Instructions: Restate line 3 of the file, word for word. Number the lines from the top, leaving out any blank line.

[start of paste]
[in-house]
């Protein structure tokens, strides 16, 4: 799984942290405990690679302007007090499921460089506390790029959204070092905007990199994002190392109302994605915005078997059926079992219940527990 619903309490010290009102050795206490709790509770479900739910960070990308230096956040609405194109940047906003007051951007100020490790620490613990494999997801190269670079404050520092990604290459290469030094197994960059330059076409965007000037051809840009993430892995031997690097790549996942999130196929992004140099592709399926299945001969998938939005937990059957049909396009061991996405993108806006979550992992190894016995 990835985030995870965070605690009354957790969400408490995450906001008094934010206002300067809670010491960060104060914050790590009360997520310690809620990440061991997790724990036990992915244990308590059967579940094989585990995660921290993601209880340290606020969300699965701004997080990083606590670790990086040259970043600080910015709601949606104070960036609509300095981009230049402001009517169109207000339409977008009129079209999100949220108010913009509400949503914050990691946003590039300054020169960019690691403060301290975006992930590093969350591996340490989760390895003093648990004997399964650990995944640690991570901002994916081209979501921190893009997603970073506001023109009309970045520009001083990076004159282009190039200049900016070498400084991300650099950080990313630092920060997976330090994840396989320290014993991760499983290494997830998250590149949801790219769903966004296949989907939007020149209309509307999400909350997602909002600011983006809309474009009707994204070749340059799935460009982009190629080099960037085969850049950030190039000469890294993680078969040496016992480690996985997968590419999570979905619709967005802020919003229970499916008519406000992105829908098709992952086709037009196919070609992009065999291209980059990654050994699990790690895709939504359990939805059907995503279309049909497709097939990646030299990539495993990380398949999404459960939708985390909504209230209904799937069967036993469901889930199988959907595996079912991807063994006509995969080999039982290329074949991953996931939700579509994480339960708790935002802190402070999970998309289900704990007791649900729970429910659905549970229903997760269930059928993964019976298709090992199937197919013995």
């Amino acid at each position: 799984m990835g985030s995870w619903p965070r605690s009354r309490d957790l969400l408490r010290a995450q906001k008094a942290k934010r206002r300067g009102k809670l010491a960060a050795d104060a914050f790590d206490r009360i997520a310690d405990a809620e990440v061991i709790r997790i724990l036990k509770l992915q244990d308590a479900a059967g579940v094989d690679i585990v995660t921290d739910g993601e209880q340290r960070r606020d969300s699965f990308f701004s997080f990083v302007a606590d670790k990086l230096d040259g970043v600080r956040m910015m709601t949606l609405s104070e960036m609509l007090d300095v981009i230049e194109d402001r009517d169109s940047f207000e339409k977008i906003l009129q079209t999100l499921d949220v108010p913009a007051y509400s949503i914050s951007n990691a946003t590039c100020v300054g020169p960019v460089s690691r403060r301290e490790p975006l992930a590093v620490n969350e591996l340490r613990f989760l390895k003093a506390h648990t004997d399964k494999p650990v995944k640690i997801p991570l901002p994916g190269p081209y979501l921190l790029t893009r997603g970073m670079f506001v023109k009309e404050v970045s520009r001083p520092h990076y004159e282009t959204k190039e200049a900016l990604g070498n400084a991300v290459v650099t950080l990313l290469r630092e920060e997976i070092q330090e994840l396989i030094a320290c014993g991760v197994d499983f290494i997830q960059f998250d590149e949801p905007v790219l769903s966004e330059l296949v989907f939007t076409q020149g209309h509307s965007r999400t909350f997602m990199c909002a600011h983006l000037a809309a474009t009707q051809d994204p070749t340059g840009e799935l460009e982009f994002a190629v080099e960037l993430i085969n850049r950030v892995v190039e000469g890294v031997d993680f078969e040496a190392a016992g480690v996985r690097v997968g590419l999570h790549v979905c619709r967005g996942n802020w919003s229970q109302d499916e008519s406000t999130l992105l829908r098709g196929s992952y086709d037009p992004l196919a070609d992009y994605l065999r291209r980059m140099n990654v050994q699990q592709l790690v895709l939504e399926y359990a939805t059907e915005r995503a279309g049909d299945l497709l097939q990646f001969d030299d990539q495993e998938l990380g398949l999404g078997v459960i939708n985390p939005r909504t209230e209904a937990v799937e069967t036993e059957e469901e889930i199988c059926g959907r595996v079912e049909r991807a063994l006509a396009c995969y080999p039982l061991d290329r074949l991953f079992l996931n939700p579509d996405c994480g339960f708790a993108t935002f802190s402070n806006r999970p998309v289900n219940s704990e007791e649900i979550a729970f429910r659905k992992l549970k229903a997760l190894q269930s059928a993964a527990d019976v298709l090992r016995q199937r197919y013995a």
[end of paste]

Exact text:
């Amino acid at each position: 799984m990835g985030s995870w619903p965070r605690s009354r309490d957790l969400l408490r010290a995450q906001k008094a942290k934010r206002r300067g009102k809670l010491a960060a050795d104060a914050f790590d206490r009360i997520a310690d405990a809620e990440v061991i709790r997790i724990l036990k509770l992915q244990d308590a479900a059967g579940v094989d690679i585990v995660t921290d739910g993601e209880q340290r960070r606020d969300s699965f990308f701004s997080f990083v302007a606590d670790k990086l230096d040259g970043v600080r956040m910015m709601t949606l609405s104070e960036m609509l007090d300095v981009i230049e194109d402001r009517d169109s940047f207000e339409k977008i906003l009129q079209t999100l499921d949220v108010p913009a007051y509400s949503i914050s951007n990691a946003t590039c100020v300054g020169p960019v460089s690691r403060r301290e490790p975006l992930a590093v620490n969350e591996l340490r613990f989760l390895k003093a506390h648990t004997d399964k494999p650990v995944k640690i997801p991570l901002p994916g190269p081209y979501l921190l790029t893009r997603g970073m670079f506001v023109k009309e404050v970045s520009r001083p520092h990076y004159e282009t959204k190039e200049a900016l990604g070498n400084a991300v290459v650099t950080l990313l290469r630092e920060e997976i070092q330090e994840l396989i030094a320290c014993g991760v197994d499983f290494i997830q960059f998250d590149e949801p905007v790219l769903s966004e330059l296949v989907f939007t076409q020149g209309h509307s965007r999400t909350f997602m990199c909002a600011h983006l000037a809309a474009t009707q051809d994204p070749t340059g840009e799935l460009e982009f994002a190629v080099e960037l993430i085969n850049r950030v892995v190039e000469g890294v031997d993680f078969e040496a190392a016992g480690v996985r690097v997968g590419l999570h790549v979905c619709r967005g996942n802020w919003s229970q109302d499916e008519s406000t999130l992105l829908r098709g196929s992952y086709d037009p992004l196919a070609d992009y994605l065999r291209r980059m140099n990654v050994q699990q592709l790690v895709l939504e399926y359990a939805t059907e915005r995503a279309g049909d299945l497709l097939q990646f001969d030299d990539q495993e998938l990380g398949l999404g078997v459960i939708n985390p939005r909504t209230e209904a937990v799937e069967t036993e059957e469901e889930i199988c059926g959907r595996v079912e049909r991807a063994l006509a396009c995969y080999p039982l061991d290329r074949l991953f079992l996931n939700p579509d996405c994480g339960f708790a993108t935002f802190s402070n806006r999970p998309v289900n219940s704990e007791e649900i979550a729970f429910r659905k992992l549970k229903a997760l190894q269930s059928a993964a527990d019976v298709l090992r016995q199937r197919y013995a």